Yet, Brexit risks: extra legal/administrative costs of UK institutions then complying with two sets of regulations; the likely need for separate, bilateral third-party trade agreements (e.g. with the US); the risk of ‘regulation without representation’ (e.g. as with Norway); and thus EBA decisions on banking union becoming, via the ECB, weighted toward euro members.

Third, labour migration. The direct macro advantages are clear: the efficient allocation of labour to lower cost, higher unemployment areas, raising participation rates, creating tax revenue, soothing wage pressure, averting inflation, and promoting stability. The EU’s enlargement in 2004 to include central/eastern European countries accelerated significantly the UK’s net intake from the EU. The average 1.6%yoy unit wage-cost growth since 2004 compares with 2% for the 10 years before.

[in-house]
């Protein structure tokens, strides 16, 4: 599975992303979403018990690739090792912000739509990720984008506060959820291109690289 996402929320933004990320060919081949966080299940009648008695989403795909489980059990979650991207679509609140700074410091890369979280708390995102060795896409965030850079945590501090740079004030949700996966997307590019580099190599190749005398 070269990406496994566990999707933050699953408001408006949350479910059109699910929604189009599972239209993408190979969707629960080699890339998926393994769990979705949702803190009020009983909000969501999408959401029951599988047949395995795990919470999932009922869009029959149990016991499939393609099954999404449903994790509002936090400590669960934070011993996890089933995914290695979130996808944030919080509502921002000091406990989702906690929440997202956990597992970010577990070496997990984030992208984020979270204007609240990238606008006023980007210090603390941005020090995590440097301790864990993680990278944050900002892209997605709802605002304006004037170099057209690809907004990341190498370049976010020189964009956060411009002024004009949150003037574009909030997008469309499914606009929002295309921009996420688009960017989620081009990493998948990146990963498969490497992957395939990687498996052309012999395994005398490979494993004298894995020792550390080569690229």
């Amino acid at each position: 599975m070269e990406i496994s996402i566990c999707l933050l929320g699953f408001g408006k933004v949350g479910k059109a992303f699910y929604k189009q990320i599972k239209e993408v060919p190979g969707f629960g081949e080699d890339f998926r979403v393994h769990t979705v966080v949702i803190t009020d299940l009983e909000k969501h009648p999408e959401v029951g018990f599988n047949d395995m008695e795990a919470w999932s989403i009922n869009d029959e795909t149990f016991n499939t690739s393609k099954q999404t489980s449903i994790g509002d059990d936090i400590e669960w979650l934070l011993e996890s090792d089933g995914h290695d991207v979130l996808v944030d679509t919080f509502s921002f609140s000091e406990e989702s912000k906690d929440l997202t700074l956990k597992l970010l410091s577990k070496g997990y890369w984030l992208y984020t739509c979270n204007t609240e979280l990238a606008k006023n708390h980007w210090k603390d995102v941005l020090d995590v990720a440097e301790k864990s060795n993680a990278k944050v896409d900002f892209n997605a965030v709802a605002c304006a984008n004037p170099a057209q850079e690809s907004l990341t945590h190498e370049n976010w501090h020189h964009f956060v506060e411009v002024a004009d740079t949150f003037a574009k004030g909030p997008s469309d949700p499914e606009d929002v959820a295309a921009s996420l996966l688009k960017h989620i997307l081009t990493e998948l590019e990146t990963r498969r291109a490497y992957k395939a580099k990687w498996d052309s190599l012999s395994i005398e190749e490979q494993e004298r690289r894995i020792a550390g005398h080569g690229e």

Fourth, foreign direct investment (FDI). The UK has been a magnet for FDI. In 2014 (latest data), the stock of inward FDI at £1trn was 57% of GDP, with Europe accounting for the lion’s share of this stock (see chart below).While factors other than the EU are doubtless at play, such as a flexible labour market and international language, threatening the UK’s free access to EU markets would surely risk reducing this inflow and divesting some of the stock.

The UK’s stock of inward foreign direct investment (FDI)

FDI stock in the UK by international source (£bn). 2014 data


Then there’s the market impact of Brexit, whether ‘soft’ or ‘hard’. Given the perceived threat to growth and the current account deficit (4.3% of GDP), there would probably be downward pressure on equities and the pound. With rate hikes deferred, short-term conventional gilts may initially benefit, especially on a hard exit. But, this could be short lived, given about one third of the £1.3trn gilts outstanding is backed by international investors sensitive to currency and ratings risk. And, especially if Brexit reignites the risk of Scotland breaking from the Union.

Greenland’s exit in 1985 is the only real precedent we have. That took three years...